Va. Mayor Charged with Defrauding Church Charity

Lynchburg Mayor Carl B. Hutcherson Jr. was indicted over allegations that he looted a church charity of more than $30,000 and defrauded two people of their Social Security disability benefits.

Hutcherson was charged with fraud, making false statements to federal officials and bank representatives, and obstruction of justice.

The federal indictment, issued Dec. 1 and unsealed Wednesday, alleges that Hutcherson was struggling to pay the bills at a funeral home he runs as he took money from the disability recipients and a charity connected to Trinity United Methodist Church, where he is pastor.

"This boils down to one man who became mired in great financial difficulty," U.S. Attorney John Brownlee said.

Hutcherson, 61, did not immediately return telephone messages left by The Associated Press.

Lynchburg City Manager Kimball Payne had no comment on the indictment and said there were no plans for a special meeting to discuss Hutcherson's future on the City Council, which elected him mayor. The council has a regular meeting scheduled Tuesday.

Hutcherson, who was chairman of Trinity New Life Development Corp., is accused of taking at least $31,500 from the charity, spending some of the money to pay a $5,000 personal debt and make a $22,000 payment to the Internal Revenue Service.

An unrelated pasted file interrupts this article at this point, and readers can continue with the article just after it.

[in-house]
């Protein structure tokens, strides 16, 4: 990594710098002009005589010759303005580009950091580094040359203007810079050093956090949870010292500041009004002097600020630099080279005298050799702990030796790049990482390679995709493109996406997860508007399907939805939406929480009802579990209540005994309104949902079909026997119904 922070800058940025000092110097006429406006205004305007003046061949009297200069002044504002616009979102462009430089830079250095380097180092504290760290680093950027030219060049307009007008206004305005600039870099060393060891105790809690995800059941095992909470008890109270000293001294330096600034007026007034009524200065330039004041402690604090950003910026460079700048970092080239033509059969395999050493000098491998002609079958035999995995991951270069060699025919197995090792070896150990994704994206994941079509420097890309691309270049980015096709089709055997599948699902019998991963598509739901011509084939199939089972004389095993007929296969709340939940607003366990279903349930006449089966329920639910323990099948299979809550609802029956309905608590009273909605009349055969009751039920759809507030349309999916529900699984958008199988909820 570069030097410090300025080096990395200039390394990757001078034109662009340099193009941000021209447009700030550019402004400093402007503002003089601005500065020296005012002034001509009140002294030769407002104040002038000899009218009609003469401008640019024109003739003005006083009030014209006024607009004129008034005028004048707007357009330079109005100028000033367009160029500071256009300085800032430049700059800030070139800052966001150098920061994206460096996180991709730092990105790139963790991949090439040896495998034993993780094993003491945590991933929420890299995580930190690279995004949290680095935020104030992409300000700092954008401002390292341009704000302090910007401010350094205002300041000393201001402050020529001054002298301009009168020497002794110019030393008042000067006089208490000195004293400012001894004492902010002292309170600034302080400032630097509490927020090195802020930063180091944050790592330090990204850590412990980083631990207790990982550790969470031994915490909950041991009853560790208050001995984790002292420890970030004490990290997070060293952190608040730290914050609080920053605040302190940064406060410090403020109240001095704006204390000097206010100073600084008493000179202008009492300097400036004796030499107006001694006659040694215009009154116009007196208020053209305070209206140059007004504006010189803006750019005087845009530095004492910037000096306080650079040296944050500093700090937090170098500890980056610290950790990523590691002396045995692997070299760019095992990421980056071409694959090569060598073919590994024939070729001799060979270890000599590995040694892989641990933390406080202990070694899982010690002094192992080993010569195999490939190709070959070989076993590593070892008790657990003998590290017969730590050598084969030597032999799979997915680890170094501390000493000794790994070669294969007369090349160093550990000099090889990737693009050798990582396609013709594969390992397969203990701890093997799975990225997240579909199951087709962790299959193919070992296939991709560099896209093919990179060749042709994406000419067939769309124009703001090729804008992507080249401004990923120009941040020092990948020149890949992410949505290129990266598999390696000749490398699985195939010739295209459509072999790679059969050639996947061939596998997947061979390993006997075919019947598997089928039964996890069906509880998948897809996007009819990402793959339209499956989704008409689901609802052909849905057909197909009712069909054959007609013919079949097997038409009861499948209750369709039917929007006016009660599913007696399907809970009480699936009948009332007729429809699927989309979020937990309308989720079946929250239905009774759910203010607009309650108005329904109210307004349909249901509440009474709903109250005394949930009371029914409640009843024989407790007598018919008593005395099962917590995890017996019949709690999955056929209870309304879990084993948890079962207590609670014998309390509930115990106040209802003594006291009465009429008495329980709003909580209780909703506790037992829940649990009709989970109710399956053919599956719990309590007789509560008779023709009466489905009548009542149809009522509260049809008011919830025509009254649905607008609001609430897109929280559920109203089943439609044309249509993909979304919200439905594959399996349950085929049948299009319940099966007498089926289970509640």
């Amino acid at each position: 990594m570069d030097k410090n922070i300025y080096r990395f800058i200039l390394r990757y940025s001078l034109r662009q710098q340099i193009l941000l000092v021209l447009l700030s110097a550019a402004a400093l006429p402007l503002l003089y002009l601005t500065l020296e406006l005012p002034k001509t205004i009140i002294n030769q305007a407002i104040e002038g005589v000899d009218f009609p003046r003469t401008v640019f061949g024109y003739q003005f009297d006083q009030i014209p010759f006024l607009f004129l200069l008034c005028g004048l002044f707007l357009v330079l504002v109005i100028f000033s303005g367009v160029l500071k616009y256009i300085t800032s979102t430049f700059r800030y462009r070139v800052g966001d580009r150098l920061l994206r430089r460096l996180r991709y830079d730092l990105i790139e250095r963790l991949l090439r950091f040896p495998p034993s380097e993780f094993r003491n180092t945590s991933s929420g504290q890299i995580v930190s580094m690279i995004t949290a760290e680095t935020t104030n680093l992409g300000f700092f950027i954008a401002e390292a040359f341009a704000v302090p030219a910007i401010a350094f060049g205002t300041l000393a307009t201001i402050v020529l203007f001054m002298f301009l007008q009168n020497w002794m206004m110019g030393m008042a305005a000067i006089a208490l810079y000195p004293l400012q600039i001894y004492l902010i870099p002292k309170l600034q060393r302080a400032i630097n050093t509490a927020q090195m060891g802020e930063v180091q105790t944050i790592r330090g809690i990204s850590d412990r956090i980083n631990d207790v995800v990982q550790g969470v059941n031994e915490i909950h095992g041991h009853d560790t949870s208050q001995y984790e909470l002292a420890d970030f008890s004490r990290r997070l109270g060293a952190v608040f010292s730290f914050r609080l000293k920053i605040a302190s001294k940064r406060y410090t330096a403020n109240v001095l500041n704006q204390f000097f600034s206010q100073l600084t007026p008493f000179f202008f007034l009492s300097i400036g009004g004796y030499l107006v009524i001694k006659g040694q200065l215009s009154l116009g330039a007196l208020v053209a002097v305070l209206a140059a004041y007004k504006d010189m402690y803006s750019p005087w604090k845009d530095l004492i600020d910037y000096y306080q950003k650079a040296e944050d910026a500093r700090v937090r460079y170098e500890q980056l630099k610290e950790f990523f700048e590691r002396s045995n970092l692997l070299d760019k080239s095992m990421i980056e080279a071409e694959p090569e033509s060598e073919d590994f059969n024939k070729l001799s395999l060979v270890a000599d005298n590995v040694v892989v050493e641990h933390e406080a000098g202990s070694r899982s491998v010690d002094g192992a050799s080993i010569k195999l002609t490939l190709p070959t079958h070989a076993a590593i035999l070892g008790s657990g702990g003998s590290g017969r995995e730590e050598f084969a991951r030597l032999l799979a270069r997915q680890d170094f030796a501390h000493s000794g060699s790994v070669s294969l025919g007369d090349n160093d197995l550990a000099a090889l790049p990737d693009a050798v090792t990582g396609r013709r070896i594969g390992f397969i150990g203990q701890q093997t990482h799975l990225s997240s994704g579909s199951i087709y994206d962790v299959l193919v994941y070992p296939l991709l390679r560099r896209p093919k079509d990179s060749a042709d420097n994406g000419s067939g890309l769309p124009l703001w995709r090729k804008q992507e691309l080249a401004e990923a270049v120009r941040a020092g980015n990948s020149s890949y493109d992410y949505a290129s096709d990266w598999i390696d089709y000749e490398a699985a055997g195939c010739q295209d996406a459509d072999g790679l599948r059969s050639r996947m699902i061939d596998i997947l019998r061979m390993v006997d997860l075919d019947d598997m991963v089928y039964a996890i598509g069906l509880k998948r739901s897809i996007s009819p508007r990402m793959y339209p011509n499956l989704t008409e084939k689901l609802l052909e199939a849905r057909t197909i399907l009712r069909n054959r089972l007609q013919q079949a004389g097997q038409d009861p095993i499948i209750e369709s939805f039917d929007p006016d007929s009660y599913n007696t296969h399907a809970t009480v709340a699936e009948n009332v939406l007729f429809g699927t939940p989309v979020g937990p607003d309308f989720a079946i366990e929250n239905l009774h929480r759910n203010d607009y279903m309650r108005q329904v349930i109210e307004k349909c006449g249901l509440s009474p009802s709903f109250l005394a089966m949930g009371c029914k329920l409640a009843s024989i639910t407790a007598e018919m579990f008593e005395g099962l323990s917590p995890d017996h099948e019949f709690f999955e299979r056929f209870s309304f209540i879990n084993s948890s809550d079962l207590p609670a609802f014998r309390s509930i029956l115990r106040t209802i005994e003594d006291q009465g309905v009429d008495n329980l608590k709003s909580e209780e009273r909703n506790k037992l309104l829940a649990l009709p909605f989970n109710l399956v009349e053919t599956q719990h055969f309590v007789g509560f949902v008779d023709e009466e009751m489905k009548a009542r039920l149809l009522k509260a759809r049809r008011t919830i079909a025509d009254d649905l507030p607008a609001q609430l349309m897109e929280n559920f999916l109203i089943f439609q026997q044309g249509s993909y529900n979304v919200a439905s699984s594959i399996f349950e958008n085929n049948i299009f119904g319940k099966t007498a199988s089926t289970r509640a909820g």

Most of the $34,650 raised for the charity had been donated by Jerry Falwell Ministries, and the Rev. Jerry Falwell, who is based in Lynchburg, had been called to testify before the grand jury in February.

"They wanted to know that we wrote the check and what our instructions were," Falwell said earlier this year. "We said we had no complaints about how he used it."

The charity was to pay Hutcherson's church $1,500 a month in rent for use of the church's building, the indictment said, but instead Hutcherson used the money for himself.

The indictment alleged that when confronted with evidence that he stole from the charity, Hutcherson lied to officials of the Bank of the James, the FBI and the grand jury.

It also alleged that Hutcherson was the designated recipient of Social Security funds for two disabled people, and spent money intended for them on items including a stereo and television. Brownlee declined to identify them.

Hutcherson was to be arraigned Monday in Roanoke. Brownlee said he will not ask that he be jailed.

The seven counts Hutcherson faces carry a combined penalty of 105 years in prison and a $2.5 million fine, but federal sentencing guidelines would call for a significantly lighter sentence if he is convicted.